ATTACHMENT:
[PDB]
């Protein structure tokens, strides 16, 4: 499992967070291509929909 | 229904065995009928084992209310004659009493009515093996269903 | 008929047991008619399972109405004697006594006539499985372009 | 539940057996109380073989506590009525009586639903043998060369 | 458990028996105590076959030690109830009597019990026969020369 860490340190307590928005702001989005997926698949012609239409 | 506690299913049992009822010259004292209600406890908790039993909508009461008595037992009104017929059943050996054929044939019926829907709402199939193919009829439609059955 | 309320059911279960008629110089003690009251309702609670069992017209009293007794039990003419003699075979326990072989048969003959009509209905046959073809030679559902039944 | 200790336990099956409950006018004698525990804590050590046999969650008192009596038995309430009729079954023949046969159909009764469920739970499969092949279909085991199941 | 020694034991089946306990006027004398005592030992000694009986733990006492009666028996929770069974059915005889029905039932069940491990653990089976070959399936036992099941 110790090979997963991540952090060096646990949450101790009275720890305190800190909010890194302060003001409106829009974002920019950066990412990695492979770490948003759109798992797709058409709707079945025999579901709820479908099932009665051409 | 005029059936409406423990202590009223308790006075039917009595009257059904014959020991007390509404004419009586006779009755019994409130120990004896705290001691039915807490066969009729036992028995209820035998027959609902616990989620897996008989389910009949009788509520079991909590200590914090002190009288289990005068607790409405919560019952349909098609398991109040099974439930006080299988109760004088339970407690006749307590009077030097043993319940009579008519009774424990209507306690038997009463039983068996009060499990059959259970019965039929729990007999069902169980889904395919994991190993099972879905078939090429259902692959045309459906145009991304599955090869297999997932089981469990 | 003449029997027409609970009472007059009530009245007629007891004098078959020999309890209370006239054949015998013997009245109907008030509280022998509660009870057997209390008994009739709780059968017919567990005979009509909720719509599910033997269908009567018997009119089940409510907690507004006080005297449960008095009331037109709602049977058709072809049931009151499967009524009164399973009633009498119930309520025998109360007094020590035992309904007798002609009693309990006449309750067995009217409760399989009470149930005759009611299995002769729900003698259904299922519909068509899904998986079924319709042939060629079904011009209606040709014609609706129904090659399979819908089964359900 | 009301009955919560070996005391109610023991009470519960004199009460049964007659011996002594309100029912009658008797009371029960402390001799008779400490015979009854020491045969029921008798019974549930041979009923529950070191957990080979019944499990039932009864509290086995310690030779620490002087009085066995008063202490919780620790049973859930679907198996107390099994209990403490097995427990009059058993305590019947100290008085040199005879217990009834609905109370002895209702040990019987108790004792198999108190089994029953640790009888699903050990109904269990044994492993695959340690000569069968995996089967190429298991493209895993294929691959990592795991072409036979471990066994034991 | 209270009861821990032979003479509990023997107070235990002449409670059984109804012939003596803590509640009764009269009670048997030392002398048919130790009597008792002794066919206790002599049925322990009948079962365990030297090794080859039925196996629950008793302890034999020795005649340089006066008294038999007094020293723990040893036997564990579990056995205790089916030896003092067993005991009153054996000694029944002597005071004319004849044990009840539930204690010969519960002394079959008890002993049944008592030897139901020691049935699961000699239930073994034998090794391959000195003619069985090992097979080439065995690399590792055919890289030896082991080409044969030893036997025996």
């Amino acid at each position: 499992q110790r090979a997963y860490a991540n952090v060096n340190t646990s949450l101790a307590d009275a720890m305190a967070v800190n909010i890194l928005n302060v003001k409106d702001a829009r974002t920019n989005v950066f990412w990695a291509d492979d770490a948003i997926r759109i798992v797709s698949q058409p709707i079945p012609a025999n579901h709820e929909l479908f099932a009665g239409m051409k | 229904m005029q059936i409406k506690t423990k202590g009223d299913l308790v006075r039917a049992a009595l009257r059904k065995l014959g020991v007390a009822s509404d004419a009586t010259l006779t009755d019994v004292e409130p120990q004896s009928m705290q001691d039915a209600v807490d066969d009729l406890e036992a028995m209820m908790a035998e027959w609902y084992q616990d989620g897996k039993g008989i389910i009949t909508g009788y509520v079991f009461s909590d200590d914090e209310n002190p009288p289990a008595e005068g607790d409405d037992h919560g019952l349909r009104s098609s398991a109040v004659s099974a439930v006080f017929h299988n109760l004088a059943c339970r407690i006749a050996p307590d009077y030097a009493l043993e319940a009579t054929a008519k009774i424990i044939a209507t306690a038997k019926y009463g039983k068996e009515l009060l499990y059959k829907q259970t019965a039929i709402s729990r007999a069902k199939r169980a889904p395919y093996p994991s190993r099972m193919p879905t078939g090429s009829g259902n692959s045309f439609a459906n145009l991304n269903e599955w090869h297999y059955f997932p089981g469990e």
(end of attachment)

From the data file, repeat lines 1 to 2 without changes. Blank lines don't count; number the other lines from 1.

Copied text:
[PDB]
């Protein structure tokens, strides 16, 4: 499992967070291509929909 | 229904065995009928084992209310004659009493009515093996269903 | 008929047991008619399972109405004697006594006539499985372009 | 539940057996109380073989506590009525009586639903043998060369 | 458990028996105590076959030690109830009597019990026969020369 860490340190307590928005702001989005997926698949012609239409 | 506690299913049992009822010259004292209600406890908790039993909508009461008595037992009104017929059943050996054929044939019926829907709402199939193919009829439609059955 | 309320059911279960008629110089003690009251309702609670069992017209009293007794039990003419003699075979326990072989048969003959009509209905046959073809030679559902039944 | 200790336990099956409950006018004698525990804590050590046999969650008192009596038995309430009729079954023949046969159909009764469920739970499969092949279909085991199941 | 020694034991089946306990006027004398005592030992000694009986733990006492009666028996929770069974059915005889029905039932069940491990653990089976070959399936036992099941 110790090979997963991540952090060096646990949450101790009275720890305190800190909010890194302060003001409106829009974002920019950066990412990695492979770490948003759109798992797709058409709707079945025999579901709820479908099932009665051409 | 005029059936409406423990202590009223308790006075039917009595009257059904014959020991007390509404004419009586006779009755019994409130120990004896705290001691039915807490066969009729036992028995209820035998027959609902616990989620897996008989389910009949009788509520079991909590200590914090002190009288289990005068607790409405919560019952349909098609398991109040099974439930006080299988109760004088339970407690006749307590009077030097043993319940009579008519009774424990209507306690038997009463039983068996009060499990059959259970019965039929729990007999069902169980889904395919994991190993099972879905078939090429259902692959045309459906145009991304599955090869297999997932089981469990 | 003449029997027409609970009472007059009530009245007629007891004098078959020999309890209370006239054949015998013997009245109907008030509280022998509660009870057997209390008994009739709780059968017919567990005979009509909720719509599910033997269908009567018997009119089940409510907690507004006080005297449960008095009331037109709602049977058709072809049931009151499967009524009164399973009633009498119930309520025998109360007094020590035992309904007798002609009693309990006449309750067995009217409760399989009470149930005759009611299995002769729900003698259904299922519909068509899904998986079924319709042939060629079904011009209606040709014609609706129904090659399979819908089964359900 | 009301009955919560070996005391109610023991009470519960004199009460049964007659011996002594309100029912009658008797009371029960402390001799008779400490015979009854020491045969029921008798019974549930041979009923529950070191957990080979019944499990039932009864509290086995310690030779620490002087009085066995008063202490919780620790049973859930679907198996107390099994209990403490097995427990009059058993305590019947100290008085040199005879217990009834609905109370002895209702040990019987108790004792198999108190089994029953640790009888699903050990109904269990044994492993695959340690000569069968995996089967190429298991493209895993294929691959990592795991072409036979471990066994034991 | 209270009861821990032979003479509990023997107070235990002449409670059984109804012939003596803590509640009764009269009670048997030392002398048919130790009597008792002794066919206790002599049925322990009948079962365990030297090794080859039925196996629950008793302890034999020795005649340089006066008294038999007094020293723990040893036997564990579990056995205790089916030896003092067993005991009153054996000694029944002597005071004319004849044990009840539930204690010969519960002394079959008890002993049944008592030897139901020691049935699961000699239930073994034998090794391959000195003619069985090992097979080439065995690399590792055919890289030896082991080409044969030893036997025996």